After a great conversation where we discussed our past training and where we had both come from Shifu Wayne took some time to work with me personally before class started. On his floor I noticed that there were two triangles. I have seen triangles in almost every Martial Art I have visit. They are a fundamental piece of architectural engineering due to the strength that the structure creates. The strength they confer on the human body is no different.
Lohan Kung Fu can be beautifully graceful and wickedly powerful.
When Shifu Wayne took me over to the triangles and asked me what I saw. I talked about structure and strength and how the triangle granted both. He smiled and then added to my answer pointing out that the triangle on the floor also showed how to take structure. To illustrate the point he shoved me straight on. Predictably, I rocked back on my rear leg and returned to my fighting stance. Taking a step to the side he gave me a much gentler push. No longer able to brace myself I rocked back and ended up pedalling through the air to catch my balance.
Shifu Wayne pointed out to me that we are all essentially three-legged tables that only have two legs. You need to understand not only your own structure but your opponent's as well. It was a pertinent lesson that you need to not only focus on yourself but on yourself but on your assailant as well. Quoting Sun Tzu, "If you know the enemy and know yourself you need not fear the results of a hundred battles*."
Takedowns on triangles. Sifu Wayne gave me a great lesson on balance.
What did I Learn: Lohan Kung Fu is characterised by large swing hands. Their big movements are designed to help a fighter generate the maximum amount of power possible. There are several very good reasons to train like this. First, you can offset relative strength. There will always be stronger fighters and you may require additional power to win the fight. In the Lohan system you use body mechanics to build that additional power which can give a "weaker" fighter a strength advantage over a much "stronger" opponent.
Lohan fighters training with weights to develop power.
However, the second reason is even more important. These big movements teach you to carry through on your strikes. A friend of mine, Paul Ingram of the Kali Center, often says "under pressure you will perform at your lowest level of training." I have seen really good fighters begin to choke under stress and begin to pull their punches. Once this happens that fighter is no longer committed to the attack and they get picked apart.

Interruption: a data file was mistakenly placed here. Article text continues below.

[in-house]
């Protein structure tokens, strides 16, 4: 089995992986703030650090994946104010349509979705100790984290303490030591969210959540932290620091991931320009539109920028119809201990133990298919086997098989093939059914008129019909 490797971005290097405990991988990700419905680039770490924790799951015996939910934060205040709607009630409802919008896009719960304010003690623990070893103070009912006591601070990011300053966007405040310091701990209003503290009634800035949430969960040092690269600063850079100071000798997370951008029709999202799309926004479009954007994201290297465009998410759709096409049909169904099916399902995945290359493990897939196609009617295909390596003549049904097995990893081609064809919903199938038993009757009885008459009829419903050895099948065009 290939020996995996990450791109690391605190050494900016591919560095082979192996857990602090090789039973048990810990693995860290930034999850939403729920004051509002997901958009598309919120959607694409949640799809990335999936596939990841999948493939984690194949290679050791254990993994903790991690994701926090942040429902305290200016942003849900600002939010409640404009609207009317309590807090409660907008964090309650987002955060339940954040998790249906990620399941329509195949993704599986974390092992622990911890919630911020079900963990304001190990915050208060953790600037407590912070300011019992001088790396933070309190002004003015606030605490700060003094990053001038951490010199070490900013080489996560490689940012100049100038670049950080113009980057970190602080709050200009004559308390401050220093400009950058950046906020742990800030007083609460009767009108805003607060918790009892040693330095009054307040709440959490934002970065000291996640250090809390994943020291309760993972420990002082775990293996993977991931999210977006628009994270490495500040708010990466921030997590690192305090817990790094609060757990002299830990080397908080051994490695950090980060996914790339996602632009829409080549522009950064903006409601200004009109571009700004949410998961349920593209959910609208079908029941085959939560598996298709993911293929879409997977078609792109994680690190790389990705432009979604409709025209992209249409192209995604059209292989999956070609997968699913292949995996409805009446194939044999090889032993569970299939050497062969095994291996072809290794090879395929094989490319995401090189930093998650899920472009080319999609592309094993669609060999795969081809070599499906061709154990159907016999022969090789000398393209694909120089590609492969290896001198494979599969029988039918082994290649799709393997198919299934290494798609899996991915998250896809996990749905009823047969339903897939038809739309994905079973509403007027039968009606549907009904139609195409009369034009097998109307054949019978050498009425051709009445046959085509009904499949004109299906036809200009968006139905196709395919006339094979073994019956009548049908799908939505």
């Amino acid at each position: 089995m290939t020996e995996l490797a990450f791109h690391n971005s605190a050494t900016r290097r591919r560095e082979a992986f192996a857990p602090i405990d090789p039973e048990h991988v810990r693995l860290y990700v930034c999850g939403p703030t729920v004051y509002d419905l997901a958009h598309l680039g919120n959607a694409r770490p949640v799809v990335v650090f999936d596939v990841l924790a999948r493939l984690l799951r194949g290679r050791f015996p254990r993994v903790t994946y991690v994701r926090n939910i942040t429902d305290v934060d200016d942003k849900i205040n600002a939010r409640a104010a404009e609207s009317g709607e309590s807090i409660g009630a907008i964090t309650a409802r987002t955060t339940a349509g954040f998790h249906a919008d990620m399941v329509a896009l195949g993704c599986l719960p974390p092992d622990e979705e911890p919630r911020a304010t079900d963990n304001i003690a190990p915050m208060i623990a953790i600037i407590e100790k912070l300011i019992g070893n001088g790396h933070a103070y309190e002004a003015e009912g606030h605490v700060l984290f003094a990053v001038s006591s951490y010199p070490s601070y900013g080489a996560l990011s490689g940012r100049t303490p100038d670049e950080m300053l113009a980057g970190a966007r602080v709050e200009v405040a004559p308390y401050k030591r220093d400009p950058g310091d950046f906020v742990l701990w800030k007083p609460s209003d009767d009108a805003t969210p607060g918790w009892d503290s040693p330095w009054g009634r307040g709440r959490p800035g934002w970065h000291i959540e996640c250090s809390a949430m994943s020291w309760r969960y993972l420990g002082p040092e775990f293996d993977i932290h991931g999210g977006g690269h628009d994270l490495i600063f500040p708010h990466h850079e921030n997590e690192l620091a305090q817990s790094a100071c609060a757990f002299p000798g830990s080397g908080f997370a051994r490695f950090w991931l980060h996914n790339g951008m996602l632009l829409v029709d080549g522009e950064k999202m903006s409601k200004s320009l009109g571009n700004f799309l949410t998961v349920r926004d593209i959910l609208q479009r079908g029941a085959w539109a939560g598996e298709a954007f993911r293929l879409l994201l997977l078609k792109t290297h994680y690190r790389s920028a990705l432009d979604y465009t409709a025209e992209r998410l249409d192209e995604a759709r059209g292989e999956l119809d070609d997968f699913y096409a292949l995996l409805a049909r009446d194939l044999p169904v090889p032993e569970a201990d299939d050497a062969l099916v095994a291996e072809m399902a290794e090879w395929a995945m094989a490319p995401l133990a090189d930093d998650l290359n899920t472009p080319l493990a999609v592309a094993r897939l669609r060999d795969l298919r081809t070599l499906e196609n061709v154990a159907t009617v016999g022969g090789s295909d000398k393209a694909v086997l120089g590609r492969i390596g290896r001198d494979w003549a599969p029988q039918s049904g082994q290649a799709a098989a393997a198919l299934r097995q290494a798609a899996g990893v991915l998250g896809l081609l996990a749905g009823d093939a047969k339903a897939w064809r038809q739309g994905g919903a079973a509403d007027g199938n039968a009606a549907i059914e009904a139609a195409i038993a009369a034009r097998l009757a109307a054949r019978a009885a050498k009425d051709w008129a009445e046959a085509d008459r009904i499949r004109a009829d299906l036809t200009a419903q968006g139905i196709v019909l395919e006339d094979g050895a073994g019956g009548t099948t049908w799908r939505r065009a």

Lohan Kung Fu gets fighters to always commit to their attacks. When Lohan fighters fall back on their training they are always active and always striking. Some of the striking might look wild but techniques are sound and aggression has its own value. Roy Nelson, a Kung Fu practitioner, uses these techniques all the time to lay fighters out in the UFC. Similar techniques always give him a "puncher's chance" and he seems to chance on luck a lot. After all, a good defense is a strong offense.
Take out the weights and the techniques just flow.
What was Awesome: Coming from a Kung Fu background I loved the atmosphere of a traditional school. But what really stood out to me was the philosophy of "many trees, one forest." You will see this quote on the website and in everything that Shifu Wayne is teaching. When I spoke to with him, Shifu Wayne explained to me that a number of his students had backgrounds in numerous Martial Arts. He had two choices, he could try to remake each student in his image or embrace the differences in his charges.
Thankfully, Shifu Wayne has chosen to embrace to the later. Instead of forced conformity he provides a framework for his students to follow but encourages them to add their own flavour. By giving a structure and system the students have all the tools they need in order to effective fighters yet the freedom to grow and experiment.
Continuing to drive forward I crash into my partner.
Conclusion: I had a great time with Shifu Wayne learning about Lohan Kung Fu. It is both amazingly simple and incredibly complex. I can see why the basic techniques are staples of top MMA Fighters. Kung Fu will always be a balance of grace and raw power. Lohan Kung Fu has both these qualities in spades.
Best regards and keep training,
Martin "Travelling Ronin" Fransham
If you are interested in training together I would love to get together with you. Drop me a line on facebook and we can connect. I would love to learn from you.
School of Chinese Martial Arts is a great place to train Traditional Kung Fu.
Find me on Facebook for more updates and daily videos: https://www.facebook.com/pages/Travelling-Ronin/583588935029877
Check out School of Chinese Martial Arts: http://parkerkungfu.com/
I also have the privilege of writing for Martial Science Magazine. They have great articles and you should go take a look.
Martial Science Magazine on the web: http://www.cienciamarcial.com/#!english-magazine-/c3uy
Martial Science Magazine on Facebook: https://www.facebook.com/groups/373149206152604/
* Translating ancient texts is always tough and I found a couple of translations of Sun Tzu's words. If you don't like my translation you can find plenty of other takes on the saying at: http://www.brainyquote.com/quotes/authors/s/sun_tzu.html#l3etShClpRv2myDP